2. LGDlover says:

    First, thank you for your informational posts. I have been a follower for several years. Secondly, thank you for your willingness to share your knowledge. I have a question that I can’t find an answer to anywhere online, and I’m hoping you can offer a bit of advice. We have an amazing, 19 month old, spayed female LGD who guards are herd, and have decided to get a second. Long story, which I will save in the interest of brevity, but we are bringing home a 12 month old, in tact, full sister (from a later litter, obviously) to ours today. By the sounds of it, the newbie has been raised very similiarly to the way we raised ours–somewhat socialized, living with the herd full time, exposed to the family children, etc. My girl knows that we are alpha, and never challenges that. The new girl will learn that very quickly. The question is, how will they go about establishing a pecking order between themselves? I would love to make this work, however, I am concerned about the fight-to-the death issues I’ve read so much about. I was reading on your post how Kita had come and gone several times, but couldn’t find any info on how you re-introduced her each time. Can you briefly explain what you do to prevent the conflicts that could so easily arise? Should I expect major trouble since the girls aren’t totally mature and since one is spayed? Any suggestions would be greatly appreciated! Thanks!!

    • They’re going to need to sort this out. As Alphas you make sure that the sorting out does not become too bloody but you can’t easily force a decision on them as to who is higher ranking. A lot of this depends on personalities.

      I would bring them together on separate leads held by separate Alphas. Introduce them. I kept Kita on lead for a long time before she was able to be off lead with the other dogs and then the livestock in small controlled situations. They might even be fine. The current dog will likely be concerned that the new one not hurt her livestock or pack. Feed them together and make sure there is lots of food. Use two dishes >4′ apart. Later they can learn to share – an important skill.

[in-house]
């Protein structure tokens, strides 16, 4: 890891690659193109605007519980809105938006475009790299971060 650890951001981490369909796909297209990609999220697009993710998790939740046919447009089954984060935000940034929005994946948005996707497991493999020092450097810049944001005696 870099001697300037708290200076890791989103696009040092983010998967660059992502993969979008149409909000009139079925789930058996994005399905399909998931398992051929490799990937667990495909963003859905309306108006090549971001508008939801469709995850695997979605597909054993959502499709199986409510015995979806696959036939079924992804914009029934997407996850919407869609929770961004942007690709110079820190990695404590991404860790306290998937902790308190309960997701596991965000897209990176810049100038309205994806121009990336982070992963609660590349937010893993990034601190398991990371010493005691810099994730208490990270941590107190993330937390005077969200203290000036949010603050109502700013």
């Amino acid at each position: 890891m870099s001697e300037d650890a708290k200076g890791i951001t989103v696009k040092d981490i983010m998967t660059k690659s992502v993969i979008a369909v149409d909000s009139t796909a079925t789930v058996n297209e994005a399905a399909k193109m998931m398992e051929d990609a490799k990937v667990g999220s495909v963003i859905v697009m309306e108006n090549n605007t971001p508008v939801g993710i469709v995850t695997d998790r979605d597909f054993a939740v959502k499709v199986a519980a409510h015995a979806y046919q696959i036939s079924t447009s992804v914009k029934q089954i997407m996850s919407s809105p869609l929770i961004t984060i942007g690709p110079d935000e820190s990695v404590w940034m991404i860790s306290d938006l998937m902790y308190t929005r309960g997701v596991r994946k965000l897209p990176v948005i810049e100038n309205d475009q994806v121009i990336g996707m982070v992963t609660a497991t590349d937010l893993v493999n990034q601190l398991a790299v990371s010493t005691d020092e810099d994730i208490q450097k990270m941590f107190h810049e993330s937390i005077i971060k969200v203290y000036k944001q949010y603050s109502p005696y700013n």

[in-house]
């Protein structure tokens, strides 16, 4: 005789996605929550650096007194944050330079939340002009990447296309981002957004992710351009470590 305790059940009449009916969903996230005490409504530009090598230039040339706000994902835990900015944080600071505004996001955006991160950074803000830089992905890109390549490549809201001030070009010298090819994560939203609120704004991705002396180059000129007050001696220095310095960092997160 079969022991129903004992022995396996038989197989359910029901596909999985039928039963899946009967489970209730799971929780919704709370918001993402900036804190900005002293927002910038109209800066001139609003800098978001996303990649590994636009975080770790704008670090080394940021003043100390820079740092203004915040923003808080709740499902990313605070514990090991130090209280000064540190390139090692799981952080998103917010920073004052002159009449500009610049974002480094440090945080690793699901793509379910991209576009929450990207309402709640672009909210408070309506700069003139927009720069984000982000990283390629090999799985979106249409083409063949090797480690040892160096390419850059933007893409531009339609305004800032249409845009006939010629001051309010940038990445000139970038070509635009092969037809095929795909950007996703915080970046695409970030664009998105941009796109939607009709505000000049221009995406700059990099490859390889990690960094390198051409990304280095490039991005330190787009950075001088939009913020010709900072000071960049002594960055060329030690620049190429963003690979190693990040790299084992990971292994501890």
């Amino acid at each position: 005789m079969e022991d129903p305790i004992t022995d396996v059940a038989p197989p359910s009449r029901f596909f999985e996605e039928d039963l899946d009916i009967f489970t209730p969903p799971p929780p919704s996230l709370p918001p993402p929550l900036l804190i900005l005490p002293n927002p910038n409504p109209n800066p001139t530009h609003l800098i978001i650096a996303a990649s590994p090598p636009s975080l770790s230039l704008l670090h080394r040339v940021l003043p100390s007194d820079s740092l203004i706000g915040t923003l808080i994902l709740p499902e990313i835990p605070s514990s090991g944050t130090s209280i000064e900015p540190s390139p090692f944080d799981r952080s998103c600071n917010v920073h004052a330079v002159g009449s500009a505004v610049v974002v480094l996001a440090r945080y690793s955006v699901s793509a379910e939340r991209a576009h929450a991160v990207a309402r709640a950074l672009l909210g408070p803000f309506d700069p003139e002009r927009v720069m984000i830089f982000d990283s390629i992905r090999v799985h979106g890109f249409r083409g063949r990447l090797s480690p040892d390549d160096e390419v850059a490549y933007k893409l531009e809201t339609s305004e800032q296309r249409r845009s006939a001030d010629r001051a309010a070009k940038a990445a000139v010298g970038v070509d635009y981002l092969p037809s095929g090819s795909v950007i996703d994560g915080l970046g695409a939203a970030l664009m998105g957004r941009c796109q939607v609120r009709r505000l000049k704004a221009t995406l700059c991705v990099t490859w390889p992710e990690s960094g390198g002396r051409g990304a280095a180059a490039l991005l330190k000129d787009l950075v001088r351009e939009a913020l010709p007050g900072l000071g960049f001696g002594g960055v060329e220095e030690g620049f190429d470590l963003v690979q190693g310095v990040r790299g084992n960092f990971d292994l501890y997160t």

Under normal circumstances I have voice control over our pack but if two get into a serious fight then voice control will not pull them apart and quite reasonably. At that point a sorting board between them works – beware of wading in yourself, I do but you risk getting a serious bite.

      The biggest thing is to work them together gradually so they become a team. They must determine rank order but you should be able to encourage that to happen with out too much fang and claw. The existing dog needs to know her charges are safe and that she is not being replaced but rather augmented. This can take some time or it can happen quickly. No two situations will be the same.

      Lastly, I train our dogs every day. It is part of being, part of working together. A new dog would need a lot of training to come up to par. The existing dogs know this. They can help but they’re also wary of the outsider not getting things right. Training shapes the instincts and maximizes abilities in livestock guarding and herding dogs. Much of training is simply doing, working.

      The issue of spaying I don’t anticipate being a problem. The only dog we have had who was spayed was one of our s that had gone to another place, they spayed her and then when they moved she returned here. That was Kita. Kita was essentially a male in behavior and in size since she lacked ovaries and the resulting hormones. The adrenal glands produce testosterone so this may have been the issue. In time she became reaccepted by the pack and trained up to become an excellent guardian and herder.